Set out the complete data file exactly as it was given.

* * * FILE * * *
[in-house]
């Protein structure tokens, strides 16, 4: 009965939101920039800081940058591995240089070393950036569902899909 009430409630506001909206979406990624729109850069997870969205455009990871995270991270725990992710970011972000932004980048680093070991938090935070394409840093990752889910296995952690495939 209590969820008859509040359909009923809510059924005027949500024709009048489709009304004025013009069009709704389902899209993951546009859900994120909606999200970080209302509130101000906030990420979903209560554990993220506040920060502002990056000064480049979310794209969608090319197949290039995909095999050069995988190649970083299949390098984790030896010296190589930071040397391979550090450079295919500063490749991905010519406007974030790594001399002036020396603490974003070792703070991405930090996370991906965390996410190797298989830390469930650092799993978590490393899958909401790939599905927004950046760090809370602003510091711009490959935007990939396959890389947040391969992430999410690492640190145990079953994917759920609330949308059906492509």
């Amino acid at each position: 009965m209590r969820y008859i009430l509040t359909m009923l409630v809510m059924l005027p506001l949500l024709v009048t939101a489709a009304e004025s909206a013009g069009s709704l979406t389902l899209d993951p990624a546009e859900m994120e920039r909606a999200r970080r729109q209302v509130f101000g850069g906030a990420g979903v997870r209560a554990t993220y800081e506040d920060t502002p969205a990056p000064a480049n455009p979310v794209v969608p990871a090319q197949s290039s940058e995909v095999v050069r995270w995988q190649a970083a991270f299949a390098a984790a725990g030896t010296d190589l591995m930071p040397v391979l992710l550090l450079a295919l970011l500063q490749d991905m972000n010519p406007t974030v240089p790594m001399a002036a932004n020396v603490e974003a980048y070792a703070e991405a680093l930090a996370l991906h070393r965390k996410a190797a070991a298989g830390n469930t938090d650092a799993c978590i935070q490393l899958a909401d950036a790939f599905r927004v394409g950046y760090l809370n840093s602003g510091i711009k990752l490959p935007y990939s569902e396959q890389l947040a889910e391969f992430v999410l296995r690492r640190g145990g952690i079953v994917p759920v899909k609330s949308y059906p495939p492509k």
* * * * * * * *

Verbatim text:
[in-house]
């Protein structure tokens, strides 16, 4: 009965939101920039800081940058591995240089070393950036569902899909 009430409630506001909206979406990624729109850069997870969205455009990871995270991270725990992710970011972000932004980048680093070991938090935070394409840093990752889910296995952690495939 209590969820008859509040359909009923809510059924005027949500024709009048489709009304004025013009069009709704389902899209993951546009859900994120909606999200970080209302509130101000906030990420979903209560554990993220506040920060502002990056000064480049979310794209969608090319197949290039995909095999050069995988190649970083299949390098984790030896010296190589930071040397391979550090450079295919500063490749991905010519406007974030790594001399002036020396603490974003070792703070991405930090996370991906965390996410190797298989830390469930650092799993978590490393899958909401790939599905927004950046760090809370602003510091711009490959935007990939396959890389947040391969992430999410690492640190145990079953994917759920609330949308059906492509």
């Amino acid at each position: 009965m209590r969820y008859i009430l509040t359909m009923l409630v809510m059924l005027p506001l949500l024709v009048t939101a489709a009304e004025s909206a013009g069009s709704l979406t389902l899209d993951p990624a546009e859900m994120e920039r909606a999200r970080r729109q209302v509130f101000g850069g906030a990420g979903v997870r209560a554990t993220y800081e506040d920060t502002p969205a990056p000064a480049n455009p979310v794209v969608p990871a090319q197949s290039s940058e995909v095999v050069r995270w995988q190649a970083a991270f299949a390098a984790a725990g030896t010296d190589l591995m930071p040397v391979l992710l550090l450079a295919l970011l500063q490749d991905m972000n010519p406007t974030v240089p790594m001399a002036a932004n020396v603490e974003a980048y070792a703070e991405a680093l930090a996370l991906h070393r965390k996410a190797a070991a298989g830390n469930t938090d650092a799993c978590i935070q490393l899958a909401d950036a790939f599905r927004v394409g950046y760090l809370n840093s602003g510091i711009k990752l490959p935007y990939s569902e396959q890389l947040a889910e391969f992430v999410l296995r690492r640190g145990g952690i079953v994917p759920v899909k609330s949308y059906p495939p492509k």